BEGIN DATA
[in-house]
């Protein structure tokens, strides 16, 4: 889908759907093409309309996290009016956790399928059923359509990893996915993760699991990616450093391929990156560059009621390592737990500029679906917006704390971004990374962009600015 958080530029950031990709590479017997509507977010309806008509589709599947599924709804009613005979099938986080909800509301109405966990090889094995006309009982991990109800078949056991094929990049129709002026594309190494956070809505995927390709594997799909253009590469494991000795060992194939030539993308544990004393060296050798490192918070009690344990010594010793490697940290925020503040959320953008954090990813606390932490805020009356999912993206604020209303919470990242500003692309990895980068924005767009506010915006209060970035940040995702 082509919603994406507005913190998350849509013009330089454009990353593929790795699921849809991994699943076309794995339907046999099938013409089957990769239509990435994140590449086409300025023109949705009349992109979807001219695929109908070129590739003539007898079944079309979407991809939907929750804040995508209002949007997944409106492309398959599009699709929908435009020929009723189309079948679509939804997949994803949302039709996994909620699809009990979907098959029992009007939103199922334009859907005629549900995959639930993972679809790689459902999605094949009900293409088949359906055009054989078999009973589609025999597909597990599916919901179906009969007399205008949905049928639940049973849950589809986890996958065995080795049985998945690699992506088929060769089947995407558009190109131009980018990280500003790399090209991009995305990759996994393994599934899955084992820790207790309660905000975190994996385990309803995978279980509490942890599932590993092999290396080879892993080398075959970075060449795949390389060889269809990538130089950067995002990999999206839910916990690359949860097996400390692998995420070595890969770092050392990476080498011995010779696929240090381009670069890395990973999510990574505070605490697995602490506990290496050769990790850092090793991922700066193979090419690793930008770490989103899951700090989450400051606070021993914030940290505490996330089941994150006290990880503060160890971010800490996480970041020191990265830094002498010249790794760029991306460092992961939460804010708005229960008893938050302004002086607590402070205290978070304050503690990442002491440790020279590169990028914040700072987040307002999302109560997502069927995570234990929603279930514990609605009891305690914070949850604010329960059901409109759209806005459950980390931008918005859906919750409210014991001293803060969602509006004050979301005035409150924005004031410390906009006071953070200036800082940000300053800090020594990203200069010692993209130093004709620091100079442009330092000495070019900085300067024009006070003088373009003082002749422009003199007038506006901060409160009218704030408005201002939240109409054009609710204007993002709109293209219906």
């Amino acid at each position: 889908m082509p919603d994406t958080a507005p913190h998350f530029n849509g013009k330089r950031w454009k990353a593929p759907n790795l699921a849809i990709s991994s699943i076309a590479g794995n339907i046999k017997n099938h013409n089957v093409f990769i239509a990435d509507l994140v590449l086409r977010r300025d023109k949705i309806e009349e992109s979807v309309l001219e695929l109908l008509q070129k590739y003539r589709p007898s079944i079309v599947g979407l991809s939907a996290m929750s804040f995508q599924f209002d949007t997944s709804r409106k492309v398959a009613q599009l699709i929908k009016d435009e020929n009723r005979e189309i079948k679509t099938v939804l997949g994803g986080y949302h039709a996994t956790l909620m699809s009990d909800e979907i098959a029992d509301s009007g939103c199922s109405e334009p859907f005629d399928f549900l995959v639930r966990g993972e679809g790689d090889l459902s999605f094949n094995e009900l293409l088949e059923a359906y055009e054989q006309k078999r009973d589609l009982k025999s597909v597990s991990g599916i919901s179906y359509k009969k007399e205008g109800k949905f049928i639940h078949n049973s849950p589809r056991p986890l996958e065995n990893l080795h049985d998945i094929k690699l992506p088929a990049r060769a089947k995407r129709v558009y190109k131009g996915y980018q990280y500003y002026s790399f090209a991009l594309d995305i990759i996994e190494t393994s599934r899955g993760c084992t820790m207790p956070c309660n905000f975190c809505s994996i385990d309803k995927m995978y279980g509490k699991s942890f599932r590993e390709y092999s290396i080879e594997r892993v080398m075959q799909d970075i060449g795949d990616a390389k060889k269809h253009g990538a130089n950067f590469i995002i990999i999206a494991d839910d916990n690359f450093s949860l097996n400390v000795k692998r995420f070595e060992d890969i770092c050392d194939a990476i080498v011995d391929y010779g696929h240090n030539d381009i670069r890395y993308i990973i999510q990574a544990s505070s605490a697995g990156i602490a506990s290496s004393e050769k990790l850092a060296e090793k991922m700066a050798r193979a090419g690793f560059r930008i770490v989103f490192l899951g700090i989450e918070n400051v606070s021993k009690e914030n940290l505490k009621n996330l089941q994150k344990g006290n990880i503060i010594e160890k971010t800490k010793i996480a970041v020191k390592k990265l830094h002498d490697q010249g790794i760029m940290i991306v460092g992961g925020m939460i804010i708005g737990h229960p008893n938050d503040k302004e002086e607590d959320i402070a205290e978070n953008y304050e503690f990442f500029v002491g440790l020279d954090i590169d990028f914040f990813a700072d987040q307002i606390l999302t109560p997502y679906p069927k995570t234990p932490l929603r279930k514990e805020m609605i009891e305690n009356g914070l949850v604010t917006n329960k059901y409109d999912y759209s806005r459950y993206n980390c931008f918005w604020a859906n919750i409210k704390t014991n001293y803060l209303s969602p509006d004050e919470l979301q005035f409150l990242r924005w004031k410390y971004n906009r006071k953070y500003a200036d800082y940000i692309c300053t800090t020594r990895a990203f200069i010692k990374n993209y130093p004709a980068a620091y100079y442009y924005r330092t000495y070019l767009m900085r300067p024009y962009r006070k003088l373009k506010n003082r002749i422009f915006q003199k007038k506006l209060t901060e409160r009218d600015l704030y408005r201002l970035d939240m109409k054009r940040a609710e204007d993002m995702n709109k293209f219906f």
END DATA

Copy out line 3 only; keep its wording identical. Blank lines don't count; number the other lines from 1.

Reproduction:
């Amino acid at each position: 889908m082509p919603d994406t958080a507005p913190h998350f530029n849509g013009k330089r950031w454009k990353a593929p759907n790795l699921a849809i990709s991994s699943i076309a590479g794995n339907i046999k017997n099938h013409n089957v093409f990769i239509a990435d509507l994140v590449l086409r977010r300025d023109k949705i309806e009349e992109s979807v309309l001219e695929l109908l008509q070129k590739y003539r589709p007898s079944i079309v599947g979407l991809s939907a996290m929750s804040f995508q599924f209002d949007t997944s709804r409106k492309v398959a009613q599009l699709i929908k009016d435009e020929n009723r005979e189309i079948k679509t099938v939804l997949g994803g986080y949302h039709a996994t956790l909620m699809s009990d909800e979907i098959a029992d509301s009007g939103c199922s109405e334009p859907f005629d399928f549900l995959v639930r966990g993972e679809g790689d090889l459902s999605f094949n094995e009900l293409l088949e059923a359906y055009e054989q006309k078999r009973d589609l009982k025999s597909v597990s991990g599916i919901s179906y359509k009969k007399e205008g109800k949905f049928i639940h078949n049973s849950p589809r056991p986890l996958e065995n990893l080795h049985d998945i094929k690699l992506p088929a990049r060769a089947k995407r129709v558009y190109k131009g996915y980018q990280y500003y002026s790399f090209a991009l594309d995305i990759i996994e190494t393994s599934r899955g993760c084992t820790m207790p956070c309660n905000f975190c809505s994996i385990d309803k995927m995978y279980g509490k699991s942890f599932r590993e390709y092999s290396i080879e594997r892993v080398m075959q799909d970075i060449g795949d990616a390389k060889k269809h253009g990538a130089n950067f590469i995002i990999i999206a494991d839910d916990n690359f450093s949860l097996n400390v000795k692998r995420f070595e060992d890969i770092c050392d194939a990476i080498v011995d391929y010779g696929h240090n030539d381009i670069r890395y993308i990973i999510q990574a544990s505070s605490a697995g990156i602490a506990s290496s004393e050769k990790l850092a060296e090793k991922m700066a050798r193979a090419g690793f560059r930008i770490v989103f490192l899951g700090i989450e918070n400051v606070s021993k009690e914030n940290l505490k009621n996330l089941q994150k344990g006290n990880i503060i010594e160890k971010t800490k010793i996480a970041v020191k390592k990265l830094h002498d490697q010249g790794i760029m940290i991306v460092g992961g925020m939460i804010i708005g737990h229960p008893n938050d503040k302004e002086e607590d959320i402070a205290e978070n953008y304050e503690f990442f500029v002491g440790l020279d954090i590169d990028f914040f990813a700072d987040q307002i606390l999302t109560p997502y679906p069927k995570t234990p932490l929603r279930k514990e805020m609605i009891e305690n009356g914070l949850v604010t917006n329960k059901y409109d999912y759209s806005r459950y993206n980390c931008f918005w604020a859906n919750i409210k704390t014991n001293y803060l209303s969602p509006d004050e919470l979301q005035f409150l990242r924005w004031k410390y971004n906009r006071k953070y500003a200036d800082y940000i692309c300053t800090t020594r990895a990203f200069i010692k990374n993209y130093p004709a980068a620091y100079y442009y924005r330092t000495y070019l767009m900085r300067p024009y962009r006070k003088l373009k506010n003082r002749i422009f915006q003199k007038k506006l209060t901060e409160r009218d600015l704030y408005r201002l970035d939240m109409k054009r940040a609710e204007d993002m995702n709109k293209f219906f």